A Dark Side to Unsold Fashion – and How to Change It

Each year tons of garments are left unsold. The equivalent of one truckload of clothes is dumped or burned every second.[1] As shoppers, what can we do?


Brands carry a hefty responsibility to predict which trends, colors, and fabrics will fly off the shelves. But no matter how accurate these forecasts are – there will always be unsold merchandise.[2] In fashion, most products aren’t designed with disassembly in mind, which means their parts cannot be repurposed into other goods or properly recycled. That’s why most brands destroy excess inventory as it is often the least costly option.[3] Here’s how we can do our part to help break the cycle and champion better practices.


You need it, they make it

To reduce garment waste, buyers can look for brands that embrace a made-to-order approach. These companies produce clothes only after having received an order from a customer.[4] Molby the Label, a custom-order fashion brand, designs handmade and stylish garments which can be dressed up or down for all occasions. As its founder, Karina Molby, once said “If my followers like it, then I can make the order. And if it’s not so popular, I don’t have a warehouse full of unsold dresses.”[5] To discover other made-to-order fashion brands, check them out here.


Closing the loop

To avoid clothes ending up in landfills, customers can shop at second-hand markets or participate in recycling programs. Several platforms, such as ThredUp, have enabled people to sell apparel online and make a profit. This process avoids the manufacture of new garments and, at the same time, prevents clothes from being thrown away. On the other hand, some brands, including Nudie Jeans and Levi’s, encourage buyers to give back their old wardrobes to receive discounts.[6] The Italian clothing brand Napapijri also recently dropped a new collection of jackets made with one ingredient. This allows the entire jacket – from fabric to trimmings – to be 100% recyclable. Shoppers have the option of returning their old jackets after 2 years of usage minimum for a 20% discount off of future purchases. Discover these 5 fashion brands with recycling programs worth trying today.

A force for good

Some green labels are working to intercept our “throw away” culture. The fashion brand Frankie Collective has a “Rework” collection that breathes new life into vintage garments that would otherwise end up in landfills. The company Re/Done partners with Levi’s and Hanes to give a fresh makeover to past, classic collections.[7] Other firms that are committed to sustainable practices include B Corp brands, which leverage their business models as a force for good. Here are 3 things to know when buying from a B Corp brand today.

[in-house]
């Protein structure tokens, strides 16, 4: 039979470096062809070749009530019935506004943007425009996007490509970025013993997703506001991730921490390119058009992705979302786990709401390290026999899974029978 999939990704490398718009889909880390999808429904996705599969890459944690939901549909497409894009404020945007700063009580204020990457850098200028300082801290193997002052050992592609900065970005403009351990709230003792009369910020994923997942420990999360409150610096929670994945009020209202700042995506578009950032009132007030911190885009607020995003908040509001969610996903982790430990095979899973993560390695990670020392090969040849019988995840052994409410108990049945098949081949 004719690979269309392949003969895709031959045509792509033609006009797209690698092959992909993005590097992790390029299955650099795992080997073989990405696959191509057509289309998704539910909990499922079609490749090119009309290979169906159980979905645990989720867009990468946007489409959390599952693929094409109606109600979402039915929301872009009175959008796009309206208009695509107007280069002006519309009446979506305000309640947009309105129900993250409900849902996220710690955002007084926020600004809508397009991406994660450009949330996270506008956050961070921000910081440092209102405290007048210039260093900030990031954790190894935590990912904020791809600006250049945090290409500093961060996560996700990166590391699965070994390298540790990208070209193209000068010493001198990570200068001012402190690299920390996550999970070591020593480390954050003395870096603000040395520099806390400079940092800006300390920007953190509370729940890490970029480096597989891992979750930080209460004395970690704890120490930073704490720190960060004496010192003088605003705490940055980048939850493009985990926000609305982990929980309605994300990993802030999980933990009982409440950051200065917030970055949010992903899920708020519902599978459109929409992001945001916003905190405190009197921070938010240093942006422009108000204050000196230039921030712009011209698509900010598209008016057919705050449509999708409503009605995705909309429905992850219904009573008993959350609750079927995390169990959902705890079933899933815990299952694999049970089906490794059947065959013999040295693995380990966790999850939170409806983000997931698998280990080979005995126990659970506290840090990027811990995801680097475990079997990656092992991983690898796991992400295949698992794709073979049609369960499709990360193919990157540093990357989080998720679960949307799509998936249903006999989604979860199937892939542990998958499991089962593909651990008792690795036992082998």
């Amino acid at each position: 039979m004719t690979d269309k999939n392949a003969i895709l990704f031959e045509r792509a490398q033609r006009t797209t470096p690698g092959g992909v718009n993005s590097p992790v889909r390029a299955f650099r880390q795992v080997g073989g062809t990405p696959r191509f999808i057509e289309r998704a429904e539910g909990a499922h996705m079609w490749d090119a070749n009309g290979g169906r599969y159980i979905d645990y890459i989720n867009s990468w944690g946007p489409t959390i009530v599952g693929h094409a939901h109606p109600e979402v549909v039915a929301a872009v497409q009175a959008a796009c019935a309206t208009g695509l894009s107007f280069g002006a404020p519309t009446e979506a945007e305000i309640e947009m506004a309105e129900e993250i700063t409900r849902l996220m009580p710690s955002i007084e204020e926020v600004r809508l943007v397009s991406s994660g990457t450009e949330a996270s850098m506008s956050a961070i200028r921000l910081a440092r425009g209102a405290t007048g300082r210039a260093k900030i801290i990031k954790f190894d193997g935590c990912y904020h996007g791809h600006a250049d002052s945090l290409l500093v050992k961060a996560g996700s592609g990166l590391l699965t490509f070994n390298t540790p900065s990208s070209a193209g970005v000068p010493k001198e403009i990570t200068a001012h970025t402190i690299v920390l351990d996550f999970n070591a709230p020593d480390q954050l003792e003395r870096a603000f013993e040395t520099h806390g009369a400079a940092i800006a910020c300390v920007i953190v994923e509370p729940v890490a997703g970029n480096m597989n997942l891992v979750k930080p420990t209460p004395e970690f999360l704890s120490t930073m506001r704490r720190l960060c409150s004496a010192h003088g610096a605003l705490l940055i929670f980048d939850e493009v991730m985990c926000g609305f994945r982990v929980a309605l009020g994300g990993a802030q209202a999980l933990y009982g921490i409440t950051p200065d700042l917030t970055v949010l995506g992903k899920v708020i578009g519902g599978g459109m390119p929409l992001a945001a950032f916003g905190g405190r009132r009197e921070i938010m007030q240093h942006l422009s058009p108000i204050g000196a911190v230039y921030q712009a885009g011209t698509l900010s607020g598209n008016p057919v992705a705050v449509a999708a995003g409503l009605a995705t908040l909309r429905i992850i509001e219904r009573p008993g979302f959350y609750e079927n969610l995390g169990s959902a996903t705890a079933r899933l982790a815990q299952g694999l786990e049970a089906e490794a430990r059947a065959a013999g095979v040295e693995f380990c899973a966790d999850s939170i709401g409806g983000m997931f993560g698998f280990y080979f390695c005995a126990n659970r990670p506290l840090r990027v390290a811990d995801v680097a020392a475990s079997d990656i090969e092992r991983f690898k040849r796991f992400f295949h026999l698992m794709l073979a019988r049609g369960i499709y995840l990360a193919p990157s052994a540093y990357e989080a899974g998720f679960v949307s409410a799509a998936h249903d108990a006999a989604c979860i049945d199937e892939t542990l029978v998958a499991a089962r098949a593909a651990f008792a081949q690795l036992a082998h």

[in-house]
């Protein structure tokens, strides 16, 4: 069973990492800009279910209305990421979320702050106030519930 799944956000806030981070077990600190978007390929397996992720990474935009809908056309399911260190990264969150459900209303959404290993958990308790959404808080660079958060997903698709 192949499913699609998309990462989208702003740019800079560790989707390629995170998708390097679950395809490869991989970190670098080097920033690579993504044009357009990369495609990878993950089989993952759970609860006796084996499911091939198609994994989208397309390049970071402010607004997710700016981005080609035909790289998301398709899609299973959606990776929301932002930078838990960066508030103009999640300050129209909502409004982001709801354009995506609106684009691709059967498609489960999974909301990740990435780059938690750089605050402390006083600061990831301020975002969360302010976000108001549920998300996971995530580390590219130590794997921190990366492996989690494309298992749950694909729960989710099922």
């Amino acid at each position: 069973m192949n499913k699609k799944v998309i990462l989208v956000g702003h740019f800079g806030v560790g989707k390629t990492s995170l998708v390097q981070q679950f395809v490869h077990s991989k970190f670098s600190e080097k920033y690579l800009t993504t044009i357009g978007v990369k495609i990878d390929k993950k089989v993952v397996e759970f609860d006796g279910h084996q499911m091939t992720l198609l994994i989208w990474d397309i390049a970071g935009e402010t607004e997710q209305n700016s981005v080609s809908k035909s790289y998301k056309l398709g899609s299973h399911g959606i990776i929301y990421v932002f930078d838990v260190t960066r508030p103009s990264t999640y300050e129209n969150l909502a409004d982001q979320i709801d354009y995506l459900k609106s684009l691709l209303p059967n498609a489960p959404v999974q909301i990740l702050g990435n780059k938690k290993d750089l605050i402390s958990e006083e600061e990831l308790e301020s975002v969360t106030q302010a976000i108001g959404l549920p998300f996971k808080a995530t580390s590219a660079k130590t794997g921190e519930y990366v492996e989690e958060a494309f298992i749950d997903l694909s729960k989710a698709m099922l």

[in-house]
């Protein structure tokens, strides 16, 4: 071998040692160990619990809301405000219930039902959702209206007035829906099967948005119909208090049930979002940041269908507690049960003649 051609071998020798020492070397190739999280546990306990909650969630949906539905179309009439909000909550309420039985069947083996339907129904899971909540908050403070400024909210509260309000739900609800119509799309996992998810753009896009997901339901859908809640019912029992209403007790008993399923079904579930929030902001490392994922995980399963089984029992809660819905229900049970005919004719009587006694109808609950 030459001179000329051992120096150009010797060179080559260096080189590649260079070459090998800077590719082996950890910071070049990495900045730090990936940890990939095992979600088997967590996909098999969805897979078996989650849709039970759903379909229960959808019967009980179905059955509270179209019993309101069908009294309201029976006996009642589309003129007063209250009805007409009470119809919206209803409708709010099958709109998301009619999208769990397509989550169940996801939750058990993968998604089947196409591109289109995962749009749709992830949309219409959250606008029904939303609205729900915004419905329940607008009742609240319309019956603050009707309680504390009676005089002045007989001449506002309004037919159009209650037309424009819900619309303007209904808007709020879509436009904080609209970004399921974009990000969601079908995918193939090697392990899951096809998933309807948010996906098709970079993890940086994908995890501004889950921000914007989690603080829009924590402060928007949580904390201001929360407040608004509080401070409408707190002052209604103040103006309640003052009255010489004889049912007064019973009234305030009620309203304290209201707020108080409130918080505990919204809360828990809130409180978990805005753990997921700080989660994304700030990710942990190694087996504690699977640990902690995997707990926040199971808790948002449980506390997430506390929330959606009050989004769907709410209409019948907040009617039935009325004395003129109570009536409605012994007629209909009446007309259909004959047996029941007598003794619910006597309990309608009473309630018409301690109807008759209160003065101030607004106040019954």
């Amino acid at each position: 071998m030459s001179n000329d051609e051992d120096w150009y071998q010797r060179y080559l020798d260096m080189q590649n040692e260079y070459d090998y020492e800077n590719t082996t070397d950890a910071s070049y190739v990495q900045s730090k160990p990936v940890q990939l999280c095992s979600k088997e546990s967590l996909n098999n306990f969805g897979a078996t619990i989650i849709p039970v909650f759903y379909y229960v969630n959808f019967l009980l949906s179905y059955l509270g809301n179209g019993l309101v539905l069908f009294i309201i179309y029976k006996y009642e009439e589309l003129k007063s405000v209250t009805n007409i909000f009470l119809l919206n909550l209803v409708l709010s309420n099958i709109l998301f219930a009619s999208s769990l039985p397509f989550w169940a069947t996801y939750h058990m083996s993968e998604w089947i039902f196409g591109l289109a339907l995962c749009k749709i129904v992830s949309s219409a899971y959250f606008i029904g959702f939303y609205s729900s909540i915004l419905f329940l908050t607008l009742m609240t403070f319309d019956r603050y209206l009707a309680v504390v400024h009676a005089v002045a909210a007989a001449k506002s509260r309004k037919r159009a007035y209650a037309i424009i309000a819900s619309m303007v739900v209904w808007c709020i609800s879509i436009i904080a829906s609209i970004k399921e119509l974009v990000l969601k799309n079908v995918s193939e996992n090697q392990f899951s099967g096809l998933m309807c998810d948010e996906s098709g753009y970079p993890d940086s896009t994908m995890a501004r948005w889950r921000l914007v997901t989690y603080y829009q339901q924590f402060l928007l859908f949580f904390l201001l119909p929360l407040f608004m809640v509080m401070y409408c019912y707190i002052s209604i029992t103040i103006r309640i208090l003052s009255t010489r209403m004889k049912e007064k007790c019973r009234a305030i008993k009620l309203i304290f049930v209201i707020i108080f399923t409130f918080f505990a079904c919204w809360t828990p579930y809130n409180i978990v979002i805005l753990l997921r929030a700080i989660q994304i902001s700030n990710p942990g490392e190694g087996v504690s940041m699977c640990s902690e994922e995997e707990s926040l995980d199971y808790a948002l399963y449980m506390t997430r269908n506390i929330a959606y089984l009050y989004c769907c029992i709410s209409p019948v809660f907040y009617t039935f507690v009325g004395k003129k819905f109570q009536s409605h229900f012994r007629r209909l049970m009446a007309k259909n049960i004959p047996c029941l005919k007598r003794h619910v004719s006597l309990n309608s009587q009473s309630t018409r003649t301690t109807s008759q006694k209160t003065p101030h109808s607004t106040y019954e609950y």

[1] “Redesigning the future of fashion” | Ellen MacArthur Foundation. Available at: https://ellenmacarthurfoundation.org/topics/fashion/overview

[2] “What happens to unsold clothes may surprise you!” | Eluxe Magazine. Available at: https://eluxemagazine.com/culture/articles/what-happens-to-unsold-clothes/

[3] “Why destroying products is still an “Everest of a problem” for fashion” | Vogue Business. Available at: https://www.voguebusiness.com/sustainability/why-destroying-products-is-still-an-everest-of-a-problem-for-fashion?status=verified

[4] “Made-to-order fashion is giving garment waste the chop” | Wallpaper. Available at: https://www.wallpaper.com/fashion/made-to-order-fashion-explained

[5] “Made-to-Order Fashion Is on the Rise—Here Are the Brands You Need to Know” | Who What Wear. Available at: https://www.whowhatwear.co.uk/made-to-order-fashion-brands/slide4

[6] “What happens to unsold clothes may surprise you!” | Eluxe Magazine. Available at: https://eluxemagazine.com/culture/articles/what-happens-to-unsold-clothes/

[7] “8 Brands That Are Using Deadstock and Upcycled Materials in Their Clothing” | Who What Wear. Available at: https://www.whowhatwear.co.uk/deadstock-clothing


Author: Naomy Gmyrek